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Stephanie Bouchard, Healthcare Finance News: Cost to live in long-term care facilities continues to climb

Cost to live in long-term care facilities continues to climb
by Stephanie Bouchard, Associate Editor, November 2, 2011

WESTPORT, CT – Rates to live in long-term care facilities continue to rise, according to a new market survey of nursing homes, assisted living centers and adult day and home care services. National average rates for a private or semi-private room in a nursing home rose by 4.4 percent from 2010 to 2011 (to $74,825/$87,235 annually [$6,235-$7269/month; my emphasis & long division —rk] for a semi-private/private room) and base rates at assisted living communities increased by 5.6 percent (to $41,724 annually).

The national survey of 2,003 nursing homes, 1,492 assisted living communities, 1,644 home care agencies and 1,341 adult day services was conducted by risk management and consulting firm LifePlans for the MetLife Mature Market Institute (MMMI), a division of insurance and financial services company, MetLife. MMMI has surveyed the long-term care market since 2002.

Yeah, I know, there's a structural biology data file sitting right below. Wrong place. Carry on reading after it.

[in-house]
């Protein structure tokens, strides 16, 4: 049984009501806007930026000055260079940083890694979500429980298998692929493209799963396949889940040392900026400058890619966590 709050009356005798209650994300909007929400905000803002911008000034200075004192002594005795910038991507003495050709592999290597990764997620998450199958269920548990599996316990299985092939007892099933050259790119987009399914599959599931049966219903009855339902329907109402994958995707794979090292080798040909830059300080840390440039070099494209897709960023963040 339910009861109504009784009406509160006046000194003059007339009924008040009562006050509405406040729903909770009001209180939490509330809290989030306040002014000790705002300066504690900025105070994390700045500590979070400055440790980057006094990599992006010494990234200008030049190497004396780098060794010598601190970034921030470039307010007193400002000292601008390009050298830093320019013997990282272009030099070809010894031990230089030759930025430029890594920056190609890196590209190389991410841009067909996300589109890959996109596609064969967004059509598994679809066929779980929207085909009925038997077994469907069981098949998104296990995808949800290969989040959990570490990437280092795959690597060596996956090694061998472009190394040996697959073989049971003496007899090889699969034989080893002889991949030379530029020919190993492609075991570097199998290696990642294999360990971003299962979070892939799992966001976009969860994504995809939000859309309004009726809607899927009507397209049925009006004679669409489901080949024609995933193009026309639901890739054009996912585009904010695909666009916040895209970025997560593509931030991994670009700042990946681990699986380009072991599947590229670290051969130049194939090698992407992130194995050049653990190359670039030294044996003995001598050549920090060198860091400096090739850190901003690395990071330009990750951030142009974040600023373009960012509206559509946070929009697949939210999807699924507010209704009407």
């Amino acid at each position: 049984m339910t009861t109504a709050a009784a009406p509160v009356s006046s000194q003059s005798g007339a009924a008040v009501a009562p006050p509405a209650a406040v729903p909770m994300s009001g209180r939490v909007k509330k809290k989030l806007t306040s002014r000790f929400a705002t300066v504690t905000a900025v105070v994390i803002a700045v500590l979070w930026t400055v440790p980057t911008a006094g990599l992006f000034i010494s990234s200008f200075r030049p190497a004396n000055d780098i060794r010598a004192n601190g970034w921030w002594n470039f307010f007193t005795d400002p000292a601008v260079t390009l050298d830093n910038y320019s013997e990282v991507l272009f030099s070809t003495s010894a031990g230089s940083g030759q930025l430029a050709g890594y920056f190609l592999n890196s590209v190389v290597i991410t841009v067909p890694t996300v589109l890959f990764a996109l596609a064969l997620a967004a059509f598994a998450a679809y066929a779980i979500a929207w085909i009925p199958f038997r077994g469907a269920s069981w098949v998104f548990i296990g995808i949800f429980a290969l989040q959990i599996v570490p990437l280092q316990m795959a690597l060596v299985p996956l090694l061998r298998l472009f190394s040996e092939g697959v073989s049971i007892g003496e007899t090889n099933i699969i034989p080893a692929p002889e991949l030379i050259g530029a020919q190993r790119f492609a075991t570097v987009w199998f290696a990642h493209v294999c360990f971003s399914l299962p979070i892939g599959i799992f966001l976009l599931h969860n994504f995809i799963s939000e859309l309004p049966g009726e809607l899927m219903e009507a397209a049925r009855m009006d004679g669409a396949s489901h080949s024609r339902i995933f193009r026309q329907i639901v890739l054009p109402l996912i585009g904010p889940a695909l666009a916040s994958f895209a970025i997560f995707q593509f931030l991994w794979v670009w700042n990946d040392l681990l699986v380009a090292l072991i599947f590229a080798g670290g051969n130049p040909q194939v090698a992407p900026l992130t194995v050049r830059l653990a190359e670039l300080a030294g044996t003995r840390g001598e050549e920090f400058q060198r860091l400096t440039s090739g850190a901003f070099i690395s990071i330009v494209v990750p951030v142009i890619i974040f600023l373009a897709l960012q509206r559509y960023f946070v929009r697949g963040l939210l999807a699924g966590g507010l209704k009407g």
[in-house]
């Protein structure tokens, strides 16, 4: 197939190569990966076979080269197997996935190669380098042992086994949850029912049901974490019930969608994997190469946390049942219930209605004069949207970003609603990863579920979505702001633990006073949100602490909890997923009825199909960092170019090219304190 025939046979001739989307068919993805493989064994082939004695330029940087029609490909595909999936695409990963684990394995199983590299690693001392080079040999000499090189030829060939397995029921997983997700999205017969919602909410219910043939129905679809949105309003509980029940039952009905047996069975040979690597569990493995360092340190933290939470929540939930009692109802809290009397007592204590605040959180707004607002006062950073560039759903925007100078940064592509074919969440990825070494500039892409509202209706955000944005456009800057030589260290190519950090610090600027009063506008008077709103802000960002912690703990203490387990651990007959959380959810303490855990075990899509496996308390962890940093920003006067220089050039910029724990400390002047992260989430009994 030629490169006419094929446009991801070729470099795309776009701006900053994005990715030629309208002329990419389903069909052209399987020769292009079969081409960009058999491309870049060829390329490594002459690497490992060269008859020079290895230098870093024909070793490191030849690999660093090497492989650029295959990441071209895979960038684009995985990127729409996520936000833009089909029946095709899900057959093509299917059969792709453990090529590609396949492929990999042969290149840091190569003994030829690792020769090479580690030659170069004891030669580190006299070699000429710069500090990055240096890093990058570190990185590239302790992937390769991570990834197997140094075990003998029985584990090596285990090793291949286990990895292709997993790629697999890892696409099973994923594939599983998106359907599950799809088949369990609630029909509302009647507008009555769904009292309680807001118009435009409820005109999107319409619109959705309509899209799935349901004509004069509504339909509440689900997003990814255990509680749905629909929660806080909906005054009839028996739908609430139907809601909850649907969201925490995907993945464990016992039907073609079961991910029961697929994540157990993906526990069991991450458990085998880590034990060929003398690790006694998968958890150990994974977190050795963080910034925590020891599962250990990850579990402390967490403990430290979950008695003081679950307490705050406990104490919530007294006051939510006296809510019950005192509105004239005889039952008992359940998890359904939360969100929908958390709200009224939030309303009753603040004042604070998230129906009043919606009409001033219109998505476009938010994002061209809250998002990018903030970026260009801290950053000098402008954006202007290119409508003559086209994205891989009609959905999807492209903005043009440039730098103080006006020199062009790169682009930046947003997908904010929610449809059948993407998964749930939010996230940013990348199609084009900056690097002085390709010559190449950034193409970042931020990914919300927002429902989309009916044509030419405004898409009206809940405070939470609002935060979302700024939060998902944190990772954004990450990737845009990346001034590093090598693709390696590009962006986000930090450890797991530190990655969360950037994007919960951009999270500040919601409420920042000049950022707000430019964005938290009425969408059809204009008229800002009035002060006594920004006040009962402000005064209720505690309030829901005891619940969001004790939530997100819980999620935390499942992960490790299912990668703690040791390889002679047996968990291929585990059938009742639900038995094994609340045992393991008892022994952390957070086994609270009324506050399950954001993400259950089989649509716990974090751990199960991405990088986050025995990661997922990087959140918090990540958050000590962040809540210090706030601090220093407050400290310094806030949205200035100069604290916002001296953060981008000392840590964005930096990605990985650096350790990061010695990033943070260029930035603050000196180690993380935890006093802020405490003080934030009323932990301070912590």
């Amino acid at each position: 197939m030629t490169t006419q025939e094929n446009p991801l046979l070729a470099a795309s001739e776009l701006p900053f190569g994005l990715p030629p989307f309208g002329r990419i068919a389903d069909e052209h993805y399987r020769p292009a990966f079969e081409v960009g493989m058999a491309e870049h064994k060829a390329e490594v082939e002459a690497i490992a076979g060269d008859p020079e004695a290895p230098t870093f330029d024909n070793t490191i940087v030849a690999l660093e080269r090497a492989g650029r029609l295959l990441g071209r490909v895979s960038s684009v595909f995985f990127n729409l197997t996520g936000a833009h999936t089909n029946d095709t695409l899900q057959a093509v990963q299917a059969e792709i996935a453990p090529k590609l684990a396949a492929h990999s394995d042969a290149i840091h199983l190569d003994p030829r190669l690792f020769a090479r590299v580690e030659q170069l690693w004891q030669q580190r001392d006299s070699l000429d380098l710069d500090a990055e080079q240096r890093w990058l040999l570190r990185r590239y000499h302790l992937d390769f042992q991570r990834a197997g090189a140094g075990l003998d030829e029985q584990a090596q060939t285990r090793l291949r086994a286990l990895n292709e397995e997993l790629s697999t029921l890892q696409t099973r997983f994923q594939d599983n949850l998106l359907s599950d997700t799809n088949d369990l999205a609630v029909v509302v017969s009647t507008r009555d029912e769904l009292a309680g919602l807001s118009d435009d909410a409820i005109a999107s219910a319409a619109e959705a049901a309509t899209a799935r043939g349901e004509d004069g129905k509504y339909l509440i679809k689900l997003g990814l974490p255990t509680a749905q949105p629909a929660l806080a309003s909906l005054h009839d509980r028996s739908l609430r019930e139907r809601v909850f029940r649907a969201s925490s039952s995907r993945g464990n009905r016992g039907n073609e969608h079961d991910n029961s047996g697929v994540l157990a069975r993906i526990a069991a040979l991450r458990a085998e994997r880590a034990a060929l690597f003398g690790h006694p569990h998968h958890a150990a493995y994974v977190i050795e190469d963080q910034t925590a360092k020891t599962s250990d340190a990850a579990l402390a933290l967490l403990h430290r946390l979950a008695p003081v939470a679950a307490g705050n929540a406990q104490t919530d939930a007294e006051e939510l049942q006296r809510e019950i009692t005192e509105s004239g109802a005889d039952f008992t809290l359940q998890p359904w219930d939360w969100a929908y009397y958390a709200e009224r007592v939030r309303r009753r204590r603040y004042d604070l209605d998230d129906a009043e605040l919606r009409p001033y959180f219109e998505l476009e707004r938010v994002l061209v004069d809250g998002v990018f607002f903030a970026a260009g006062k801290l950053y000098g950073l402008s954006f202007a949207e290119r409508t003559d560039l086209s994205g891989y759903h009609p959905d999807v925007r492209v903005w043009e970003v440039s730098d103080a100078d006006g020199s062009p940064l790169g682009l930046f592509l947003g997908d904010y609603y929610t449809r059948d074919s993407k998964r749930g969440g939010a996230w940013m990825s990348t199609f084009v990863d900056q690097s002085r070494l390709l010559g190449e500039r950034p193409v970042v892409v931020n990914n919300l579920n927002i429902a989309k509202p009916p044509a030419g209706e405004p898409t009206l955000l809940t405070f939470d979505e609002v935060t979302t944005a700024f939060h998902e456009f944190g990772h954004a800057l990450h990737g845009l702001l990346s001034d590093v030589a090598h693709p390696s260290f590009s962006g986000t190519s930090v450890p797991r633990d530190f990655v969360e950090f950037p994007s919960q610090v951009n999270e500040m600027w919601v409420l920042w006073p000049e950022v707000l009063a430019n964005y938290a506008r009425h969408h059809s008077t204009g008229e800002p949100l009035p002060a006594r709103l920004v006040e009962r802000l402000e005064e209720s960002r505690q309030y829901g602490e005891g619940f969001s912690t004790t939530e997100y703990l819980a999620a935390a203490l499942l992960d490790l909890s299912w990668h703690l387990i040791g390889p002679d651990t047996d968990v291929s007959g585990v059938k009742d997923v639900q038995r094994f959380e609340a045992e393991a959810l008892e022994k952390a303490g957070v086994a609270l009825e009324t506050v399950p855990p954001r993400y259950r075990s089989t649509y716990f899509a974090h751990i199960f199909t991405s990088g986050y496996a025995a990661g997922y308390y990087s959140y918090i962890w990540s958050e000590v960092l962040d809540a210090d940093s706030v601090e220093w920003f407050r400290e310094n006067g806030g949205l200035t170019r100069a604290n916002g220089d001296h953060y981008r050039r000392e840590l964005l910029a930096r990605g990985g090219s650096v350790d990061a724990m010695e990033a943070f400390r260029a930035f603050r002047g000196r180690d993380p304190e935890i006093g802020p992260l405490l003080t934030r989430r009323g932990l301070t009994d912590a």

The increases in costs at long-term care facilities are attributable to a number of factors said Kathy O’Brien, RN, senior gerontologist at MMMI. Those factors include the national economy and increased costs incurred by the facilities, such as rising healthcare and energy costs and having to add more specialized care for elderly patients who are living longer and have multiple major chronic illnesses.

O’Brien also noted that the same facilities are not necessarily surveyed each year, which may account for some of the variability seen in the survey results.

The increases in rates at long-term care facilities across the country have implications for the facilities themselves as well as to consumers, O’Brien said.

Facilities may find it difficult to maintain a capacity census, she said, if funding sources do not cover the full cost of services and they need to rely solely or primarily on privately paying clients and if more and more people decide to look for alternatives, such as home care, rather than entering a long-term care facility.

The rise in rates at long-term care facilities should be a heads-up to consumers to really plan for their future long-term care needs, O’Brien said. “These costs can derail a retirement plan and with today’s economy we know that retirement savings rates are low and Medicare and regular health insurance do not cover ongoing long-term costs,” she said.

Noting that Medicaid covers some long-term care services, O’Brien recommended that consumers consider private long-term care insurance and exploring community resources and services, such as home care and adult day services.

The survey did note that while adult day services also increased – by 4.5 percent, or a national average of $70 a day – home care service rates remained the same at $21 an hour for a home health aide and $19 an hour for companions.

Follow HFN associate editor Stephanie Bouchard on Twitter @SBouchardHFN.

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